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Alex Bäcker's Wiki / Airplanes that board and unboard as fast as trains
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Airplanes that board and unboard as fast as trains

Page history last edited by Alex Backer, Ph.D. 14 years, 2 months ago

A train can be in and out of a station in seconds. It typically takes an airplane more than an hour to do the same. Why are trains so fast to board and unboard and airplanes so slow?

It seems there are four main culprits:


1. Security lines: Trains are in principle and in practice just as susceptible to terrorism as airplanes --a train can carry more people than a plane, a bomb in one early wagon can derail the whole train, and a Google search for train and terrorism reveals more hits than one for airplane and terrorism and one for plane and terrorism. So there is no excuse for security to be slower in one than the other. And the search for one traveler itself is not slow --the delays are due to scheduling issues, which can be solved with QLess technology.

2. Boarding and deplaning: Airplanes are notoriously slow to board and deplane. What makes trains faster? It boils down to the number of entrances and exits per passenger: trains have many, planes have few. But planes have more doors than are usually used, and there is no good reason that planes and airports could not be built to board and deplane passengers faster in parallel. The exits need not take away seat space; as emergency exits do today, they can double-up as walls and windows.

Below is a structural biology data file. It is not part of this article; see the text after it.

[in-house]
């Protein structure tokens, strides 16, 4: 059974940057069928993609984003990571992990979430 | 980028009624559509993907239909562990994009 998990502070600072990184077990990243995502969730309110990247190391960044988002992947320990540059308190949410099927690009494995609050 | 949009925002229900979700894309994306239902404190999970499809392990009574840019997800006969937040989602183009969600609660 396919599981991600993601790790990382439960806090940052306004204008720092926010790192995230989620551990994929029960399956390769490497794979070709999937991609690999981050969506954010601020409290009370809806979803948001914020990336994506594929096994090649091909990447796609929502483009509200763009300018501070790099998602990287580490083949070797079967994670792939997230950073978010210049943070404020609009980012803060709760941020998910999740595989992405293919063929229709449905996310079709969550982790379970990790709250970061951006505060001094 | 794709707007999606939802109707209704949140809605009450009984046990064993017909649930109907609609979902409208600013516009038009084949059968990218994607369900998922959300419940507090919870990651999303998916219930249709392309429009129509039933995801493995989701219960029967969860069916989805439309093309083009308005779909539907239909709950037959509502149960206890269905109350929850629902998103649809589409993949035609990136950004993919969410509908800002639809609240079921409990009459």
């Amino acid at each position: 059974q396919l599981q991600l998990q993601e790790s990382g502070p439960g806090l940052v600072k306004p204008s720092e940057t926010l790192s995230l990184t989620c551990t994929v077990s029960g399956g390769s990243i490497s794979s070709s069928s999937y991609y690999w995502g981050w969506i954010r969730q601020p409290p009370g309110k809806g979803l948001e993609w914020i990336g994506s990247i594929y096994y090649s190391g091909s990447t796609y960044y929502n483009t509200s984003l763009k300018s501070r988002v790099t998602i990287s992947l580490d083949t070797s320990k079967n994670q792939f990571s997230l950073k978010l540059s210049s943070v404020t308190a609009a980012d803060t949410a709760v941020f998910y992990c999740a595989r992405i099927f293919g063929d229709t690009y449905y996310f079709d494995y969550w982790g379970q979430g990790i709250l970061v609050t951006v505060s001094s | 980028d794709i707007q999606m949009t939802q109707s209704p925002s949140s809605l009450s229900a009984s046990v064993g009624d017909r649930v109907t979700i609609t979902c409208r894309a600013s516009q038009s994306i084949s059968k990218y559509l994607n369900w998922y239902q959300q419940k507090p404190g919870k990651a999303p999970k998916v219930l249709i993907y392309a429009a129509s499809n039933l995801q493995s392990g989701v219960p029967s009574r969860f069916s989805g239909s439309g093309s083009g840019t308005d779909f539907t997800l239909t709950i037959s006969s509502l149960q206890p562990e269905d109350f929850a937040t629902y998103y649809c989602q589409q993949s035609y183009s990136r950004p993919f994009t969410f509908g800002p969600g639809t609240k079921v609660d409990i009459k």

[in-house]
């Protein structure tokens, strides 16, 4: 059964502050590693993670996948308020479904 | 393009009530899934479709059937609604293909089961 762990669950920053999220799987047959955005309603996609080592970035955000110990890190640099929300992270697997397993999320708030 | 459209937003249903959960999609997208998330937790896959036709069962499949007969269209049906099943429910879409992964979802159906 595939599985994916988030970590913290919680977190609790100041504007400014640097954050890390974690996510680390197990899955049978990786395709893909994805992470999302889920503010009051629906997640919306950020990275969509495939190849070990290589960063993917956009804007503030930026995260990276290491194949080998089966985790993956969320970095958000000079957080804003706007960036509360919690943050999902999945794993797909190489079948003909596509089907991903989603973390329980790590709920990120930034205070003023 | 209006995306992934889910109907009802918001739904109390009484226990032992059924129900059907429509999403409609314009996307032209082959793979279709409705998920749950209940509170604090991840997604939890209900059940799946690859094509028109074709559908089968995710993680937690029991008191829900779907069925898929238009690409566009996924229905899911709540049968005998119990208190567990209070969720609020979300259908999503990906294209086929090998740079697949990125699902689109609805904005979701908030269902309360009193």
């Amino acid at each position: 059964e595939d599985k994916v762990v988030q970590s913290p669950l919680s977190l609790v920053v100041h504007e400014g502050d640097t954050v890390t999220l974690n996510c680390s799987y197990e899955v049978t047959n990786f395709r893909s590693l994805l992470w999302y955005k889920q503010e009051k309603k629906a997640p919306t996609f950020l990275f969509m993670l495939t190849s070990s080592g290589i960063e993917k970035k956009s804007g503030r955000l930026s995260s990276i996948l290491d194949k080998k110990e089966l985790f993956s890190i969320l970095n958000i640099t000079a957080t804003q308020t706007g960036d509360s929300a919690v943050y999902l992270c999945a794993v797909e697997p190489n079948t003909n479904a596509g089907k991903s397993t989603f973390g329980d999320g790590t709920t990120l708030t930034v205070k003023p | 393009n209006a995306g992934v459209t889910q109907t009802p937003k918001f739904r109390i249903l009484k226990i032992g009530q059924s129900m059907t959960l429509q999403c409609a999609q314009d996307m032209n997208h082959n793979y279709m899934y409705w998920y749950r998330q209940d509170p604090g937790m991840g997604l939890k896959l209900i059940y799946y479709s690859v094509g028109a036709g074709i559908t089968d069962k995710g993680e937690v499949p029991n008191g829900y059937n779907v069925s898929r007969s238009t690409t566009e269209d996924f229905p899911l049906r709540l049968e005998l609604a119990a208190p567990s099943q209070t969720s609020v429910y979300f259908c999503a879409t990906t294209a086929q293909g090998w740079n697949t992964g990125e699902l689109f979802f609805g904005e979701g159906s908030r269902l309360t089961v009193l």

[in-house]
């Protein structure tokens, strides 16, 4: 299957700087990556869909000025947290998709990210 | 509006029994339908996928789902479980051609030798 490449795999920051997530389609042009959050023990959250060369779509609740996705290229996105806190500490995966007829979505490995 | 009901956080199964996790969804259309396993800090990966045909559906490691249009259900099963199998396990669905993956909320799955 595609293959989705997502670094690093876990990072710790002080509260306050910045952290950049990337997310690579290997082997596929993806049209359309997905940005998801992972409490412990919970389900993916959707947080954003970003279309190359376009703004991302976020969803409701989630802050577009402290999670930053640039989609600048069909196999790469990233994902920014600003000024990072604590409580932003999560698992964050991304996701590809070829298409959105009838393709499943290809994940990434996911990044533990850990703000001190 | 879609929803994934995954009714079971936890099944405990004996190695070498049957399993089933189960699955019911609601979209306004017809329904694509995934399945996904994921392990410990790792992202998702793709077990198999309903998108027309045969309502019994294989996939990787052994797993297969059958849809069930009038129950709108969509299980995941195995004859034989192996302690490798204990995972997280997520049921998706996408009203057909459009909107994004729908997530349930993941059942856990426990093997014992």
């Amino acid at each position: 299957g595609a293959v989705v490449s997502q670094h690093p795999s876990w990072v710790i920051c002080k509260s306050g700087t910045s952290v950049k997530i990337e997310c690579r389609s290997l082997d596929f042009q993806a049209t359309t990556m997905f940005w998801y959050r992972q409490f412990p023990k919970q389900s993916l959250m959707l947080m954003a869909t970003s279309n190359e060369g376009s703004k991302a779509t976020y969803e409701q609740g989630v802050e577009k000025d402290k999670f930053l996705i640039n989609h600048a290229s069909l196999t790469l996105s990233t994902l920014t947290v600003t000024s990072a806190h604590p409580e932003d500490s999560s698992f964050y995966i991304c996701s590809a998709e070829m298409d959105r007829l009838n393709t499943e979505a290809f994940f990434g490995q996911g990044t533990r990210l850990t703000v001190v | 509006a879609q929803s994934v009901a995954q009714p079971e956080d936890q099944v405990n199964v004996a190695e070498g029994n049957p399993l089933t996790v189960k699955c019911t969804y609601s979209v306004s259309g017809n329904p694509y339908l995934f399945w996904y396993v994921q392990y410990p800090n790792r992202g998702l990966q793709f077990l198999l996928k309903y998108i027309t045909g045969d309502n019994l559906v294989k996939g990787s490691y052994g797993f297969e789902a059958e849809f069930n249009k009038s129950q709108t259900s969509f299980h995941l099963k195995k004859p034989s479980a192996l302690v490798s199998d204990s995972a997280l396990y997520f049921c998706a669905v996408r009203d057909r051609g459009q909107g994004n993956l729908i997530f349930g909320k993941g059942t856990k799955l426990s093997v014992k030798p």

3. Checking and claiming baggage: Airplanes are slow to board and deplane in great part because of the need to check luggage in and then reclaim it. Indeed, passengers with no checked luggage can arrive to the airport later and leave the airport earlier. Trains solve this by letting people carry their own luggage into and out of the train. There is no reason this cannot be accomplished in airplanes.

4. Take-off and landing: Once again, no reason this cannot be done better for airplanes. Trains have a bottleneck departing a station: only one train can leave on a given railway at a time. Worse, it takes longer for a (long) train to leave the station than for an airplane to take off. True, multiple railways can coexist side by side, but so can multiple landing strips. Most importantly, take-off and landing delays are not due to the time it takes to take-off or land, but rather due to scheduling mishaps that lead to queueing. All it takes for a timely take-off is a proper schedule.


Some small planes traveling out of and into small airports already work more or less like this --witness Southwest flights into and out of Burbank airport. But there is no reason this cannot work for big planes and big airports --it just requires some changes in airplanes and airports.


Can you imagine the benefits that would accrue to the first airline to implement these measures? Land time for an airplane accounts for huge costs for airlines, both because the time an airplane is grounded it cannot be flying and earning money, and because airports charge for it. Plus can you imagine the differentiating factor in recruiting passengers for an airline that you could show up for just minutes in advance, baggage and all?



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